The interrogation at the heart of this study is whether the importance of the European defence industrial and technological base (EDTIB) extra-EU exports in its turnover has consequences on European cooperation in armaments. The EDTIB derives a significant share of its collective turnover from export sales and EU Member states devote important political, financial and administrative resources to support and promote their national producers in major competition overseas.

This situation has led to the proposition that competition between Member States to gain market shares overseas and have become a handicap in establishing an integrated European defence market. Implied here is that this dynamic leads Member States to prioritize the international markets at the expense of European joint initiatives.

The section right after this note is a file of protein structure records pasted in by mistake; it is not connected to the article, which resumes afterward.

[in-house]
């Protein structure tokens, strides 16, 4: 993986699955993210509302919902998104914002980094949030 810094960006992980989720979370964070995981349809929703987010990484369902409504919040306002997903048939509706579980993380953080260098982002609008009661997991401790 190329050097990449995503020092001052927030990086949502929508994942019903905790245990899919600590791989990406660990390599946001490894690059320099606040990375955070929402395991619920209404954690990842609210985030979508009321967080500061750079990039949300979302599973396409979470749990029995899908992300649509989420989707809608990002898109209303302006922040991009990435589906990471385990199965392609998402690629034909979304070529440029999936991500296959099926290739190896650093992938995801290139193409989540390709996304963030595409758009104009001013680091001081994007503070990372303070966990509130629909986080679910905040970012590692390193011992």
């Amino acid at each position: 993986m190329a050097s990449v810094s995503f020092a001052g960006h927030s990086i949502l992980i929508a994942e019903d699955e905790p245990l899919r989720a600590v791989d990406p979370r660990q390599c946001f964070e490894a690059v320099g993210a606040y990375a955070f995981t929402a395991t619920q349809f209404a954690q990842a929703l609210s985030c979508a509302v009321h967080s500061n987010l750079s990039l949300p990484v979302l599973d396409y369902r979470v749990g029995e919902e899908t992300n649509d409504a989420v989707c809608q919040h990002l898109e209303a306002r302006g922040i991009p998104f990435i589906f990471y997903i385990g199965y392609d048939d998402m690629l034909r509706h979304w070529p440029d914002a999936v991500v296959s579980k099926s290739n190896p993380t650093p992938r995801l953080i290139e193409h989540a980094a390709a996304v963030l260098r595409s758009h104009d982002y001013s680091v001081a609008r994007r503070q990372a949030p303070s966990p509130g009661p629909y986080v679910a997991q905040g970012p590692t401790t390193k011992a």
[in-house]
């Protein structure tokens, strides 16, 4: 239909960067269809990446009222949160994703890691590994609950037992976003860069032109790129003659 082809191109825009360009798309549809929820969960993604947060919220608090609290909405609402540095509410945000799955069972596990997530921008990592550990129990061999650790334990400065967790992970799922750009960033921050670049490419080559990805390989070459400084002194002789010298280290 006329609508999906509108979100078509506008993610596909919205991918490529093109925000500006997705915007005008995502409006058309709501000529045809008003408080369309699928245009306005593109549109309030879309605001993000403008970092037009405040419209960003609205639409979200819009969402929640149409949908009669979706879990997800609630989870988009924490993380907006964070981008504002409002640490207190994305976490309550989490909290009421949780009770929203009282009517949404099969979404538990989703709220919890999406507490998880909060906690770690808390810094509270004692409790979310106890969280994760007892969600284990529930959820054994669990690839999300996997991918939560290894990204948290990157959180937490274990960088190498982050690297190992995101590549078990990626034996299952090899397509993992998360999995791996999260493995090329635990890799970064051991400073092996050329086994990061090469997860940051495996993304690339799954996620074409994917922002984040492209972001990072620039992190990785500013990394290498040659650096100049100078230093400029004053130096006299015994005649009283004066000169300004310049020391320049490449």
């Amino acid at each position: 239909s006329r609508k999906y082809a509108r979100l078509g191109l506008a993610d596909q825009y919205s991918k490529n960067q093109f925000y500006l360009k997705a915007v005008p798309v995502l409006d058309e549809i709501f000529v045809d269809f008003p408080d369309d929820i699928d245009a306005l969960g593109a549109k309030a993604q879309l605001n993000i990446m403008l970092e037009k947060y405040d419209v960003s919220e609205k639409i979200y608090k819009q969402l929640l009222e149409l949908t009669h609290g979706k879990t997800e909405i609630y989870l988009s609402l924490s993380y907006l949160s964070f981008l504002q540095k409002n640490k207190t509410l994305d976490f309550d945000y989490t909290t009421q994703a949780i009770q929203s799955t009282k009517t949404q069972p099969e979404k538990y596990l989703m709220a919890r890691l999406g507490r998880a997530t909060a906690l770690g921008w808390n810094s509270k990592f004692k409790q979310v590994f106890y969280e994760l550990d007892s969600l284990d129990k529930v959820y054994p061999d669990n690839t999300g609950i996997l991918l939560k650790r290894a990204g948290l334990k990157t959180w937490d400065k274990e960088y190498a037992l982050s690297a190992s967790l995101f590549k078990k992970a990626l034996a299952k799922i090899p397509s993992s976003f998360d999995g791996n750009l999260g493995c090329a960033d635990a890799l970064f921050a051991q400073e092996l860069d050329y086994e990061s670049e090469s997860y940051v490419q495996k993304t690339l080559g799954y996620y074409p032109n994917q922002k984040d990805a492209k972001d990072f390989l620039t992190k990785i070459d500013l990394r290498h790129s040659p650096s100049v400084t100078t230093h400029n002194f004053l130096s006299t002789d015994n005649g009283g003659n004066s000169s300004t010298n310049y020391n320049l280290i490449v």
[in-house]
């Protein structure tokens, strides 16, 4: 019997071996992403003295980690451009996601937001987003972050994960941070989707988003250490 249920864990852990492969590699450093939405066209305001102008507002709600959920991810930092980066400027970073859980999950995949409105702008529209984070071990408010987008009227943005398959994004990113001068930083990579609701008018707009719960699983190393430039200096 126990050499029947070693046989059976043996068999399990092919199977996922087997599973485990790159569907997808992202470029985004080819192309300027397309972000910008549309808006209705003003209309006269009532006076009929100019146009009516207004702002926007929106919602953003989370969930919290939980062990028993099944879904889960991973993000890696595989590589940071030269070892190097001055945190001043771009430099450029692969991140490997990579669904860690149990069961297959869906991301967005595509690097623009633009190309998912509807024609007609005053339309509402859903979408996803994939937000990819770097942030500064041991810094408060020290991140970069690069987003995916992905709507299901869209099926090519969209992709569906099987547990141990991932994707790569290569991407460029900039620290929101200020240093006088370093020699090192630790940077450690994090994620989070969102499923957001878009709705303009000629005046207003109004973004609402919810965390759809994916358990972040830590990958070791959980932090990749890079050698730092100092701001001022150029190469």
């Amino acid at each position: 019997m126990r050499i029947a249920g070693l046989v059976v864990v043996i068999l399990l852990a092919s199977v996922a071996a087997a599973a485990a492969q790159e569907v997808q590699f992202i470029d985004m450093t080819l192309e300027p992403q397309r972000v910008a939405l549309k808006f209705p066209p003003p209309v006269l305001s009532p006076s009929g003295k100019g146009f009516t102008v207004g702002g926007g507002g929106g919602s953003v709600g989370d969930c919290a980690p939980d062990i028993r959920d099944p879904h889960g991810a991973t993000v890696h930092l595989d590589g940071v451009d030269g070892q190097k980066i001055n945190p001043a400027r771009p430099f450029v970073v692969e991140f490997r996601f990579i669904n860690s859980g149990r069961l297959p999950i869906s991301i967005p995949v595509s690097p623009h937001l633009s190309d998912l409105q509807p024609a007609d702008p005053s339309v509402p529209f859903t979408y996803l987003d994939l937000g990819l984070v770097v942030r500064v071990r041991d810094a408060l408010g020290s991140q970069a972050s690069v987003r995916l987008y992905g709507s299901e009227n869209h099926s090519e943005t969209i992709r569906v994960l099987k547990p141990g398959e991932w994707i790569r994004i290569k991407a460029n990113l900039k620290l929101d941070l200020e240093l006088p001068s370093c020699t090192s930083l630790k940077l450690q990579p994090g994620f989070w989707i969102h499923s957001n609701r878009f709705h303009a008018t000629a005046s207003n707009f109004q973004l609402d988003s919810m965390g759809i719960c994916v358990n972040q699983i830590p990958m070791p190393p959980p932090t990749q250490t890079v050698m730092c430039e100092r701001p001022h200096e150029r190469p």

Approach to evaluating the consequences of extra-EU exports on European armaments cooperation

In order to assess the importance of extra-EU exports in the European DTIB turnover, the study first investigates the origin of the turnovers of the 6 countries of the Letter of Intent (LoI), namely France, Germany, Italy, Spain, Sweden and the United Kingdom, to which Poland, as an emerging European supplier, was added. It is largely recognized that the LoI countries concentrate the core of European defence production capabilities expressed both in quantitative (turnover) and qualitative (range and diversity of defence specific capacities) terms. It demonstrates the importance of extra-EU exports varies between 18% (Germany,Poland) and 43% (Italy) for the year 2012, and that sales to markets outside of the EU represent a significant share of their turnover.